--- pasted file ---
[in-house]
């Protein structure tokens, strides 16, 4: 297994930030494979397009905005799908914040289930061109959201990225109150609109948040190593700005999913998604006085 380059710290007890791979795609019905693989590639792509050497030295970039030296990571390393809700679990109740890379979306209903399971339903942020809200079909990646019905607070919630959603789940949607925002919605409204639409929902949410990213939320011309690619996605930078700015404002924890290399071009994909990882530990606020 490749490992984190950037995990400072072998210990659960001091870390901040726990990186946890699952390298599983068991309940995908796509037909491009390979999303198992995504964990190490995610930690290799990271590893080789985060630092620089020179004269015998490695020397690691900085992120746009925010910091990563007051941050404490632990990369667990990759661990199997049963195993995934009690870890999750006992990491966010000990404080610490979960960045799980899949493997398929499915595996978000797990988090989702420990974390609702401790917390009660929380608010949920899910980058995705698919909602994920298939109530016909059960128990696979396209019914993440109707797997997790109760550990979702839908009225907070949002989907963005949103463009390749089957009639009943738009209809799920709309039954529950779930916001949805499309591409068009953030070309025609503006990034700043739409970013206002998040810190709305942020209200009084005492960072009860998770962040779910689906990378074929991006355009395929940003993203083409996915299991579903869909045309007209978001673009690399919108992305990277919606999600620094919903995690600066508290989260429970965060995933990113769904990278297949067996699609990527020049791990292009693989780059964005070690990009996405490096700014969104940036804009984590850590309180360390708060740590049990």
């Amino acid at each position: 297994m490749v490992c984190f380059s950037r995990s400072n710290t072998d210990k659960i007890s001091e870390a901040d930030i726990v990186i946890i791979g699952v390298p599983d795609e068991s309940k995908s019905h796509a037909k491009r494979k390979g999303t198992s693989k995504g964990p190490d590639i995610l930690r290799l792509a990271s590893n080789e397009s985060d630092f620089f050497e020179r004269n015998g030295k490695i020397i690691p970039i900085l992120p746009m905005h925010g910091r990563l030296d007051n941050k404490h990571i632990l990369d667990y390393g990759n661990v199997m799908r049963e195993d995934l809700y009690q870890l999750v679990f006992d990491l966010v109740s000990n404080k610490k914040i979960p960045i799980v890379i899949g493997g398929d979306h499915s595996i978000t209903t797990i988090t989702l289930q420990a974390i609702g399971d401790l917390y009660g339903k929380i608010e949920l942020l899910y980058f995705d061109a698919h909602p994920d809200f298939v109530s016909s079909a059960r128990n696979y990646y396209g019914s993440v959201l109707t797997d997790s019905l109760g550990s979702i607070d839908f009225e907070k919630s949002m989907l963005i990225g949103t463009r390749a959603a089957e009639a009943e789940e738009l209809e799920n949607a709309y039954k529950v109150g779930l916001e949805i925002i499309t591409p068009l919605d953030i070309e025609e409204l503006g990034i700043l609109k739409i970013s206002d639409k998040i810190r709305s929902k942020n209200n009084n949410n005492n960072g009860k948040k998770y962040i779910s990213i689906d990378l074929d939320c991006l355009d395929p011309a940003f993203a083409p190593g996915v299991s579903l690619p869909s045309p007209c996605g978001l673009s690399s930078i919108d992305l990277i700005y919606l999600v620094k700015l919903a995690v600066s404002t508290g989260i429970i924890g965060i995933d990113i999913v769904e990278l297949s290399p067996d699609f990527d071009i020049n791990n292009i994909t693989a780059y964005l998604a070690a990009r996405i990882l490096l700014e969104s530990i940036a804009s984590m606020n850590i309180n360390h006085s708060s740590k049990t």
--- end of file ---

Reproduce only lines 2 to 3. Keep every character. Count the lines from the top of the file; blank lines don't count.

């Protein structure tokens, strides 16, 4: 297994930030494979397009905005799908914040289930061109959201990225109150609109948040190593700005999913998604006085 380059710290007890791979795609019905693989590639792509050497030295970039030296990571390393809700679990109740890379979306209903399971339903942020809200079909990646019905607070919630959603789940949607925002919605409204639409929902949410990213939320011309690619996605930078700015404002924890290399071009994909990882530990606020 490749490992984190950037995990400072072998210990659960001091870390901040726990990186946890699952390298599983068991309940995908796509037909491009390979999303198992995504964990190490995610930690290799990271590893080789985060630092620089020179004269015998490695020397690691900085992120746009925010910091990563007051941050404490632990990369667990990759661990199997049963195993995934009690870890999750006992990491966010000990404080610490979960960045799980899949493997398929499915595996978000797990988090989702420990974390609702401790917390009660929380608010949920899910980058995705698919909602994920298939109530016909059960128990696979396209019914993440109707797997997790109760550990979702839908009225907070949002989907963005949103463009390749089957009639009943738009209809799920709309039954529950779930916001949805499309591409068009953030070309025609503006990034700043739409970013206002998040810190709305942020209200009084005492960072009860998770962040779910689906990378074929991006355009395929940003993203083409996915299991579903869909045309007209978001673009690399919108992305990277919606999600620094919903995690600066508290989260429970965060995933990113769904990278297949067996699609990527020049791990292009693989780059964005070690990009996405490096700014969104940036804009984590850590309180360390708060740590049990």
């Amino acid at each position: 297994m490749v490992c984190f380059s950037r995990s400072n710290t072998d210990k659960i007890s001091e870390a901040d930030i726990v990186i946890i791979g699952v390298p599983d795609e068991s309940k995908s019905h796509a037909k491009r494979k390979g999303t198992s693989k995504g964990p190490d590639i995610l930690r290799l792509a990271s590893n080789e397009s985060d630092f620089f050497e020179r004269n015998g030295k490695i020397i690691p970039i900085l992120p746009m905005h925010g910091r990563l030296d007051n941050k404490h990571i632990l990369d667990y390393g990759n661990v199997m799908r049963e195993d995934l809700y009690q870890l999750v679990f006992d990491l966010v109740s000990n404080k610490k914040i979960p960045i799980v890379i899949g493997g398929d979306h499915s595996i978000t209903t797990i988090t989702l289930q420990a974390i609702g399971d401790l917390y009660g339903k929380i608010e949920l942020l899910y980058f995705d061109a698919h909602p994920d809200f298939v109530s016909s079909a059960r128990n696979y990646y396209g019914s993440v959201l109707t797997d997790s019905l109760g550990s979702i607070d839908f009225e907070k919630s949002m989907l963005i990225g949103t463009r390749a959603a089957e009639a009943e789940e738009l209809e799920n949607a709309y039954k529950v109150g779930l916001e949805i925002i499309t591409p068009l919605d953030i070309e025609e409204l503006g990034i700043l609109k739409i970013s206002d639409k998040i810190r709305s929902k942020n209200n009084n949410n005492n960072g009860k948040k998770y962040i779910s990213i689906d990378l074929d939320c991006l355009d395929p011309a940003f993203a083409p190593g996915v299991s579903l690619p869909s045309p007209c996605g978001l673009s690399s930078i919108d992305l990277i700005y919606l999600v620094k700015l919903a995690v600066s404002t508290g989260i429970i924890g965060i995933d990113i999913v769904e990278l297949s290399p067996d699609f990527d071009i020049n791990n292009i994909t693989a780059y964005l998604a070690a990009r996405i990882l490096l700014e969104s530990i940036a804009s984590m606020n850590i309180n360390h006085s708060s740590k049990t």